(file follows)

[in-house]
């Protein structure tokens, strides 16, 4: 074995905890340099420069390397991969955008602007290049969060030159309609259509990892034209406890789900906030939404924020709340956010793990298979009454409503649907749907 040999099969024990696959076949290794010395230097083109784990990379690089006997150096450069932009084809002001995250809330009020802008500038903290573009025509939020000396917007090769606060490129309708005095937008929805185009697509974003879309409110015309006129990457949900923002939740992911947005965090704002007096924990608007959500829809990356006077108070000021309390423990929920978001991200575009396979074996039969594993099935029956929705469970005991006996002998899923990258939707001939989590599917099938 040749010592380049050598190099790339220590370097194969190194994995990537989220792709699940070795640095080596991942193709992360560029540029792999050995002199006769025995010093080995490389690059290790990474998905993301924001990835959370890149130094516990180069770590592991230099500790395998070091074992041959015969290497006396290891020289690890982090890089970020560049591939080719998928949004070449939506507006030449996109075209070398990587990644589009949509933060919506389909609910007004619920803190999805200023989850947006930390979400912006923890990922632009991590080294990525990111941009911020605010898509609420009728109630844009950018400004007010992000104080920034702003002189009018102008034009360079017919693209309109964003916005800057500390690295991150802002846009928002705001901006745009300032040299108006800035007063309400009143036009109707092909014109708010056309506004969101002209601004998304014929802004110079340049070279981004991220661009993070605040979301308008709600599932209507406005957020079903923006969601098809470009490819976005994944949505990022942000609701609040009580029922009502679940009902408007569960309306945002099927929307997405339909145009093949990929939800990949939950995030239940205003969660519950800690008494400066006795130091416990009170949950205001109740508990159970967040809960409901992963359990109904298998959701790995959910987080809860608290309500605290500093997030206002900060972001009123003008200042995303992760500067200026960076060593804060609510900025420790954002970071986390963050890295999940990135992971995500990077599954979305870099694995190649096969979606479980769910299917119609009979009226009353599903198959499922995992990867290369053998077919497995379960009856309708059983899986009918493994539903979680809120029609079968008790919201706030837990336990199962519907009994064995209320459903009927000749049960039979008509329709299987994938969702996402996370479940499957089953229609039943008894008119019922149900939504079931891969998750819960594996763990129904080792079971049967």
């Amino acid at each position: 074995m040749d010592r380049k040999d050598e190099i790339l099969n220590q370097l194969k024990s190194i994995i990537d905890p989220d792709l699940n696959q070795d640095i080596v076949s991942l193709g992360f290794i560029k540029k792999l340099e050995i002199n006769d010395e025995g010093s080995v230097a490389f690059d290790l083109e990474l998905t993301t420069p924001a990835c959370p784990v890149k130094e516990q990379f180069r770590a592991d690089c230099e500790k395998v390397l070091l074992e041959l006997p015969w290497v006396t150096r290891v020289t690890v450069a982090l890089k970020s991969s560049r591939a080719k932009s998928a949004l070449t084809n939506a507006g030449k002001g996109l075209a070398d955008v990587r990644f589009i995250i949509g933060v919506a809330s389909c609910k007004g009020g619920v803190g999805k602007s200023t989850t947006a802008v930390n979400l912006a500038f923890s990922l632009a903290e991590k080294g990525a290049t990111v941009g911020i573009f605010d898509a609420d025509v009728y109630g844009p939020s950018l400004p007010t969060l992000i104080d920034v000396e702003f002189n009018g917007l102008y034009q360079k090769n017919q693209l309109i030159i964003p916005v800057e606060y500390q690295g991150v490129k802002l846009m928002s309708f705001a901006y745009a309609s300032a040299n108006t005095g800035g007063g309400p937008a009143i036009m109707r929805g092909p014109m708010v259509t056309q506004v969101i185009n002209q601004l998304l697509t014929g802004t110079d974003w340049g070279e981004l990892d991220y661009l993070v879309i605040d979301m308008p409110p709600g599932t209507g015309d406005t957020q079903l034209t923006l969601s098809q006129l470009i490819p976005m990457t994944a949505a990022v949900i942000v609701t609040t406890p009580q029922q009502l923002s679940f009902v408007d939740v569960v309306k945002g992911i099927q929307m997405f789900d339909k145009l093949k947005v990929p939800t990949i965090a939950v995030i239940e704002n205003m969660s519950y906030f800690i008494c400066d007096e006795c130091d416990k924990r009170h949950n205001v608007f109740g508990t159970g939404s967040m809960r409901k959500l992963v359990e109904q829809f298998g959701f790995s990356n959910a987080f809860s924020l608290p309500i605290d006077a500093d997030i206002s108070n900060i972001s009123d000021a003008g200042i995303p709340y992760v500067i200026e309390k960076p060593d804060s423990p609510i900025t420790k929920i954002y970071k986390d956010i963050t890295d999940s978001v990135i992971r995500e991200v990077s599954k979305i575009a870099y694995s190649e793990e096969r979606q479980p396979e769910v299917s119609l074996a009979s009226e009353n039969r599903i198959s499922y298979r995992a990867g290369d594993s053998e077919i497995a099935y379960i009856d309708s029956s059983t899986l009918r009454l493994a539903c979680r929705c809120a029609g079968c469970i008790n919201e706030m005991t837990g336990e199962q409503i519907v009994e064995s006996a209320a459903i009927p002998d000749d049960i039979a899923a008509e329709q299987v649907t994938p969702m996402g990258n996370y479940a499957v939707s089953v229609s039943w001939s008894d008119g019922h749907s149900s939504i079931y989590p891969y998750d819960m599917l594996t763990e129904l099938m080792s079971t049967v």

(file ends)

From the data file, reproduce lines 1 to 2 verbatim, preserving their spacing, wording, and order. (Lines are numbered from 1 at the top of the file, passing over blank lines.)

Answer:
[in-house]
């Protein structure tokens, strides 16, 4: 074995905890340099420069390397991969955008602007290049969060030159309609259509990892034209406890789900906030939404924020709340956010793990298979009454409503649907749907 040999099969024990696959076949290794010395230097083109784990990379690089006997150096450069932009084809002001995250809330009020802008500038903290573009025509939020000396917007090769606060490129309708005095937008929805185009697509974003879309409110015309006129990457949900923002939740992911947005965090704002007096924990608007959500829809990356006077108070000021309390423990929920978001991200575009396979074996039969594993099935029956929705469970005991006996002998899923990258939707001939989590599917099938 040749010592380049050598190099790339220590370097194969190194994995990537989220792709699940070795640095080596991942193709992360560029540029792999050995002199006769025995010093080995490389690059290790990474998905993301924001990835959370890149130094516990180069770590592991230099500790395998070091074992041959015969290497006396290891020289690890982090890089970020560049591939080719998928949004070449939506507006030449996109075209070398990587990644589009949509933060919506389909609910007004619920803190999805200023989850947006930390979400912006923890990922632009991590080294990525990111941009911020605010898509609420009728109630844009950018400004007010992000104080920034702003002189009018102008034009360079017919693209309109964003916005800057500390690295991150802002846009928002705001901006745009300032040299108006800035007063309400009143036009109707092909014109708010056309506004969101002209601004998304014929802004110079340049070279981004991220661009993070605040979301308008709600599932209507406005957020079903923006969601098809470009490819976005994944949505990022942000609701609040009580029922009502679940009902408007569960309306945002099927929307997405339909145009093949990929939800990949939950995030239940205003969660519950800690008494400066006795130091416990009170949950205001109740508990159970967040809960409901992963359990109904298998959701790995959910987080809860608290309500605290500093997030206002900060972001009123003008200042995303992760500067200026960076060593804060609510900025420790954002970071986390963050890295999940990135992971995500990077599954979305870099694995190649096969979606479980769910299917119609009979009226009353599903198959499922995992990867290369053998077919497995379960009856309708059983899986009918493994539903979680809120029609079968008790919201706030837990336990199962519907009994064995209320459903009927000749049960039979008509329709299987994938969702996402996370479940499957089953229609039943008894008119019922149900939504079931891969998750819960594996763990129904080792079971049967």